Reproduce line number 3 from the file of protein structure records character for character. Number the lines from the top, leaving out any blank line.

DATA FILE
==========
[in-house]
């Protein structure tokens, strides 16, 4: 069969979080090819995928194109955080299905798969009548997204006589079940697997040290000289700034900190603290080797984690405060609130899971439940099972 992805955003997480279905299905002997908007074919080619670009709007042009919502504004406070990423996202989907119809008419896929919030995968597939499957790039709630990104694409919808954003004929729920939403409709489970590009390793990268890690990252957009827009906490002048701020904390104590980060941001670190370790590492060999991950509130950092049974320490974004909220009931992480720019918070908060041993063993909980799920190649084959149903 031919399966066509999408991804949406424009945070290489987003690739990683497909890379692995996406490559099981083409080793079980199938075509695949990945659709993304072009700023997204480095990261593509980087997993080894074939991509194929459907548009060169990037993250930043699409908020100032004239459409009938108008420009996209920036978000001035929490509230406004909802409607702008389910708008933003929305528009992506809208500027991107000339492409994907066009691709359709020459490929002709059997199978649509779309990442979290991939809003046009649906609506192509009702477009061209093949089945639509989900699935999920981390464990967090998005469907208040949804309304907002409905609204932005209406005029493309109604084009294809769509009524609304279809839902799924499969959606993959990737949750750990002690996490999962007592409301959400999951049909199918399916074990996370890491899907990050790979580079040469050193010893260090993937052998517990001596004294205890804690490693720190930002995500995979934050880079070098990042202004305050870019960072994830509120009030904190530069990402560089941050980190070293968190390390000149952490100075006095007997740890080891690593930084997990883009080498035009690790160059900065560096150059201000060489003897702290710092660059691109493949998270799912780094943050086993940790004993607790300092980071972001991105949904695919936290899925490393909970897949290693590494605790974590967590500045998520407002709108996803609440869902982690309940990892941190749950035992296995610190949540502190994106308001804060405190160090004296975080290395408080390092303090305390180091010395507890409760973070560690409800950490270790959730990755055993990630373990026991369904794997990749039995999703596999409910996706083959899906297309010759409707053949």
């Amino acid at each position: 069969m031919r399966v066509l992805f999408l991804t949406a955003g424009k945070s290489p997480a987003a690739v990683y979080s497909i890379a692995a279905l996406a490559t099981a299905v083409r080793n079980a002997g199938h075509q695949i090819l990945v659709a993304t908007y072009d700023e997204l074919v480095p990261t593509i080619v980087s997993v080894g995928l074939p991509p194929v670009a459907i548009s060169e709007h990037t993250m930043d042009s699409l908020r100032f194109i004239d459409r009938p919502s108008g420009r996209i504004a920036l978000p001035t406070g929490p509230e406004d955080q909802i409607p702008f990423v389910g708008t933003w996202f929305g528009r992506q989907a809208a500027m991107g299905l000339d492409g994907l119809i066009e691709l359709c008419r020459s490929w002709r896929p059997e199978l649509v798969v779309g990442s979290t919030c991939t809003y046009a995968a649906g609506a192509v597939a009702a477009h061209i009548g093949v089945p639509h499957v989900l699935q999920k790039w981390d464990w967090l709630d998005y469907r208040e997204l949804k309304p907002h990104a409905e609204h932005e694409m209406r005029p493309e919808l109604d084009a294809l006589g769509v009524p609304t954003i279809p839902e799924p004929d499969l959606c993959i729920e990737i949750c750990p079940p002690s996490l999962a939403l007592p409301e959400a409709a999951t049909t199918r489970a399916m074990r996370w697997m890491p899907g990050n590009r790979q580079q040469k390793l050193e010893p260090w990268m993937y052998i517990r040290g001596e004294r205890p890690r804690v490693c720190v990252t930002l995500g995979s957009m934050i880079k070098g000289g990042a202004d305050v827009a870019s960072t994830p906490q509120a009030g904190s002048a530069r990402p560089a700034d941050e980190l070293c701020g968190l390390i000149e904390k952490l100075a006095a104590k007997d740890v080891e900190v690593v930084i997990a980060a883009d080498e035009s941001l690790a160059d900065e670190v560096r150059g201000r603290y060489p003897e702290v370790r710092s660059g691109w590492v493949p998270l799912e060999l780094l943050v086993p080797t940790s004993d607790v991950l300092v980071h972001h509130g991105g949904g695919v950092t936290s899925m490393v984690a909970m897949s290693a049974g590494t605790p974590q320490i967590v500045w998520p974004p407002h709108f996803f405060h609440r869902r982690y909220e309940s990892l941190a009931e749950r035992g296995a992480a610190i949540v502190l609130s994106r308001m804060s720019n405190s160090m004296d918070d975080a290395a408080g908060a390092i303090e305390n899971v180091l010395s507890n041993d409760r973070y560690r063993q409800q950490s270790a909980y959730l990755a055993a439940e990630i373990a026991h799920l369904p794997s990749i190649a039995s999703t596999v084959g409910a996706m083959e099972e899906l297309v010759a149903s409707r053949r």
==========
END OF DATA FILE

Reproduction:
């Amino acid at each position: 069969m031919r399966v066509l992805f999408l991804t949406a955003g424009k945070s290489p997480a987003a690739v990683y979080s497909i890379a692995a279905l996406a490559t099981a299905v083409r080793n079980a002997g199938h075509q695949i090819l990945v659709a993304t908007y072009d700023e997204l074919v480095p990261t593509i080619v980087s997993v080894g995928l074939p991509p194929v670009a459907i548009s060169e709007h990037t993250m930043d042009s699409l908020r100032f194109i004239d459409r009938p919502s108008g420009r996209i504004a920036l978000p001035t406070g929490p509230e406004d955080q909802i409607p702008f990423v389910g708008t933003w996202f929305g528009r992506q989907a809208a500027m991107g299905l000339d492409g994907l119809i066009e691709l359709c008419r020459s490929w002709r896929p059997e199978l649509v798969v779309g990442s979290t919030c991939t809003y046009a995968a649906g609506a192509v597939a009702a477009h061209i009548g093949v089945p639509h499957v989900l699935q999920k790039w981390d464990w967090l709630d998005y469907r208040e997204l949804k309304p907002h990104a409905e609204h932005e694409m209406r005029p493309e919808l109604d084009a294809l006589g769509v009524p609304t954003i279809p839902e799924p004929d499969l959606c993959i729920e990737i949750c750990p079940p002690s996490l999962a939403l007592p409301e959400a409709a999951t049909t199918r489970a399916m074990r996370w697997m890491p899907g990050n590009r790979q580079q040469k390793l050193e010893p260090w990268m993937y052998i517990r040290g001596e004294r205890p890690r804690v490693c720190v990252t930002l995500g995979s957009m934050i880079k070098g000289g990042a202004d305050v827009a870019s960072t994830p906490q509120a009030g904190s002048a530069r990402p560089a700034d941050e980190l070293c701020g968190l390390i000149e904390k952490l100075a006095a104590k007997d740890v080891e900190v690593v930084i997990a980060a883009d080498e035009s941001l690790a160059d900065e670190v560096r150059g201000r603290y060489p003897e702290v370790r710092s660059g691109w590492v493949p998270l799912e060999l780094l943050v086993p080797t940790s004993d607790v991950l300092v980071h972001h509130g991105g949904g695919v950092t936290s899925m490393v984690a909970m897949s290693a049974g590494t605790p974590q320490i967590v500045w998520p974004p407002h709108f996803f405060h609440r869902r982690y909220e309940s990892l941190a009931e749950r035992g296995a992480a610190i949540v502190l609130s994106r308001m804060s720019n405190s160090m004296d918070d975080a290395a408080g908060a390092i303090e305390n899971v180091l010395s507890n041993d409760r973070y560690r063993q409800q950490s270790a909980y959730l990755a055993a439940e990630i373990a026991h799920l369904p794997s990749i190649a039995s999703t596999v084959g409910a996706m083959e099972e899906l297309v010759a149903s409707r053949r």